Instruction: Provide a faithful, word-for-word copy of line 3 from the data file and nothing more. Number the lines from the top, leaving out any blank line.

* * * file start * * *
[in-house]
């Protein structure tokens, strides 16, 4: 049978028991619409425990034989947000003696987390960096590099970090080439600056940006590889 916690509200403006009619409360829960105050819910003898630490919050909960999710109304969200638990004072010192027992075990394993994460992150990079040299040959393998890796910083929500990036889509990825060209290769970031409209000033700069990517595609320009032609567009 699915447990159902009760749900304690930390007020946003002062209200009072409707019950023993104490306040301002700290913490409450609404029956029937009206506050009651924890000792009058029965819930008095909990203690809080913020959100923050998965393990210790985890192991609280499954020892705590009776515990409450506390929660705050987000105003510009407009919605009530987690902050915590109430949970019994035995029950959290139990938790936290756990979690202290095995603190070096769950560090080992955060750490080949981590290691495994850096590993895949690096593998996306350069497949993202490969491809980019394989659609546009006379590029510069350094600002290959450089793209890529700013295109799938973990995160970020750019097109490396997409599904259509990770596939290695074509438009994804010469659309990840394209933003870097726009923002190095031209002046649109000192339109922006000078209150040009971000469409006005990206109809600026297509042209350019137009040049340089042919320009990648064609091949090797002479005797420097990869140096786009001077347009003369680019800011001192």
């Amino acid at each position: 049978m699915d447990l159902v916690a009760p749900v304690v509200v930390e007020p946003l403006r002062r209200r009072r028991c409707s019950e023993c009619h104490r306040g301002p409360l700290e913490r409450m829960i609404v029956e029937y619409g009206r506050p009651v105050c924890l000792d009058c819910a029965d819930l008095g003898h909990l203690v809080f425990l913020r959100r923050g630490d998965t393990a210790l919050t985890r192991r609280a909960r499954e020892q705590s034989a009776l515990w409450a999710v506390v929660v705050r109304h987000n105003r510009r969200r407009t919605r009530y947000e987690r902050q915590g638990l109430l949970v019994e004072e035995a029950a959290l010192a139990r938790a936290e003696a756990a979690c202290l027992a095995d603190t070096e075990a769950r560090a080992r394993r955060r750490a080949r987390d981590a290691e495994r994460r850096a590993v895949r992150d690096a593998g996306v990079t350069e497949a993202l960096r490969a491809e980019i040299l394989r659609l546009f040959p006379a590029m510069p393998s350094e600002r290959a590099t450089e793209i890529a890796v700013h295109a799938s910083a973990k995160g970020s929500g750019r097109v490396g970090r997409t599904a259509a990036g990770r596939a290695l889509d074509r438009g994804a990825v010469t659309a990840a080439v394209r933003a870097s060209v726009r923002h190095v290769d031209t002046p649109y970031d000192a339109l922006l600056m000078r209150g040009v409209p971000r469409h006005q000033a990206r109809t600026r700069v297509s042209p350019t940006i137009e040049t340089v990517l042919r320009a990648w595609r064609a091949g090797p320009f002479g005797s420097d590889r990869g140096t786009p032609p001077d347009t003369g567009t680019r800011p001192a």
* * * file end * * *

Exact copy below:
């Amino acid at each position: 049978m699915d447990l159902v916690a009760p749900v304690v509200v930390e007020p946003l403006r002062r209200r009072r028991c409707s019950e023993c009619h104490r306040g301002p409360l700290e913490r409450m829960i609404v029956e029937y619409g009206r506050p009651v105050c924890l000792d009058c819910a029965d819930l008095g003898h909990l203690v809080f425990l913020r959100r923050g630490d998965t393990a210790l919050t985890r192991r609280a909960r499954e020892q705590s034989a009776l515990w409450a999710v506390v929660v705050r109304h987000n105003r510009r969200r407009t919605r009530y947000e987690r902050q915590g638990l109430l949970v019994e004072e035995a029950a959290l010192a139990r938790a936290e003696a756990a979690c202290l027992a095995d603190t070096e075990a769950r560090a080992r394993r955060r750490a080949r987390d981590a290691e495994r994460r850096a590993v895949r992150d690096a593998g996306v990079t350069e497949a993202l960096r490969a491809e980019i040299l394989r659609l546009f040959p006379a590029m510069p393998s350094e600002r290959a590099t450089e793209i890529a890796v700013h295109a799938s910083a973990k995160g970020s929500g750019r097109v490396g970090r997409t599904a259509a990036g990770r596939a290695l889509d074509r438009g994804a990825v010469t659309a990840a080439v394209r933003a870097s060209v726009r923002h190095v290769d031209t002046p649109y970031d000192a339109l922006l600056m000078r209150g040009v409209p971000r469409h006005q000033a990206r109809t600026r700069v297509s042209p350019t940006i137009e040049t340089v990517l042919r320009a990648w595609r064609a091949g090797p320009f002479g005797s420097d590889r990869g140096t786009p032609p001077d347009t003369g567009t680019r800011p001192a």